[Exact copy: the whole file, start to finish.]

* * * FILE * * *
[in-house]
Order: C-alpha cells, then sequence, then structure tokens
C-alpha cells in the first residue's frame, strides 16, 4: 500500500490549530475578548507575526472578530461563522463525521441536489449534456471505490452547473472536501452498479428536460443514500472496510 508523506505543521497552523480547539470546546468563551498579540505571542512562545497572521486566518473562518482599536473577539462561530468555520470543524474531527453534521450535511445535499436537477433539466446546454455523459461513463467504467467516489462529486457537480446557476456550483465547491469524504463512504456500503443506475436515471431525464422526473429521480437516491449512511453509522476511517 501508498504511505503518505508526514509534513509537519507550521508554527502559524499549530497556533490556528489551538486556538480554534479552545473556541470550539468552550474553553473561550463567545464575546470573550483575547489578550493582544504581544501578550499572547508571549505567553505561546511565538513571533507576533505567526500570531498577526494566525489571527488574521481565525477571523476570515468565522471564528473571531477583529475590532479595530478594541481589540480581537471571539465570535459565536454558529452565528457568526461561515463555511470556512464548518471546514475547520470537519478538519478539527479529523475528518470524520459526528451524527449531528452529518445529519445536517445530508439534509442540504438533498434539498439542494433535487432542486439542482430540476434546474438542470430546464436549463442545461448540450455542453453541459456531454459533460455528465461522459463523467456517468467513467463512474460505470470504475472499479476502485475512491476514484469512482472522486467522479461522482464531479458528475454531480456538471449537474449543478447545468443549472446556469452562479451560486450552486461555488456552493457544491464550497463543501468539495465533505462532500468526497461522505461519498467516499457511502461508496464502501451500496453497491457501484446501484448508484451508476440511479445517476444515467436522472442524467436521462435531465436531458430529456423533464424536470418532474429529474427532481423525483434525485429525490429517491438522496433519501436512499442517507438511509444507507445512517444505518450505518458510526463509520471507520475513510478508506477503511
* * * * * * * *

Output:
[in-house]
Order: C-alpha cells, then sequence, then structure tokens
C-alpha cells in the first residue's frame, strides 16, 4: 500500500490549530475578548507575526472578530461563522463525521441536489449534456471505490452547473472536501452498479428536460443514500472496510 508523506505543521497552523480547539470546546468563551498579540505571542512562545497572521486566518473562518482599536473577539462561530468555520470543524474531527453534521450535511445535499436537477433539466446546454455523459461513463467504467467516489462529486457537480446557476456550483465547491469524504463512504456500503443506475436515471431525464422526473429521480437516491449512511453509522476511517 501508498504511505503518505508526514509534513509537519507550521508554527502559524499549530497556533490556528489551538486556538480554534479552545473556541470550539468552550474553553473561550463567545464575546470573550483575547489578550493582544504581544501578550499572547508571549505567553505561546511565538513571533507576533505567526500570531498577526494566525489571527488574521481565525477571523476570515468565522471564528473571531477583529475590532479595530478594541481589540480581537471571539465570535459565536454558529452565528457568526461561515463555511470556512464548518471546514475547520470537519478538519478539527479529523475528518470524520459526528451524527449531528452529518445529519445536517445530508439534509442540504438533498434539498439542494433535487432542486439542482430540476434546474438542470430546464436549463442545461448540450455542453453541459456531454459533460455528465461522459463523467456517468467513467463512474460505470470504475472499479476502485475512491476514484469512482472522486467522479461522482464531479458528475454531480456538471449537474449543478447545468443549472446556469452562479451560486450552486461555488456552493457544491464550497463543501468539495465533505462532500468526497461522505461519498467516499457511502461508496464502501451500496453497491457501484446501484448508484451508476440511479445517476444515467436522472442524467436521462435531465436531458430529456423533464424536470418532474429529474427532481423525483434525485429525490429517491438522496433519501436512499442517507438511509444507507445512517444505518450505518458510526463509520471507520475513510478508506477503511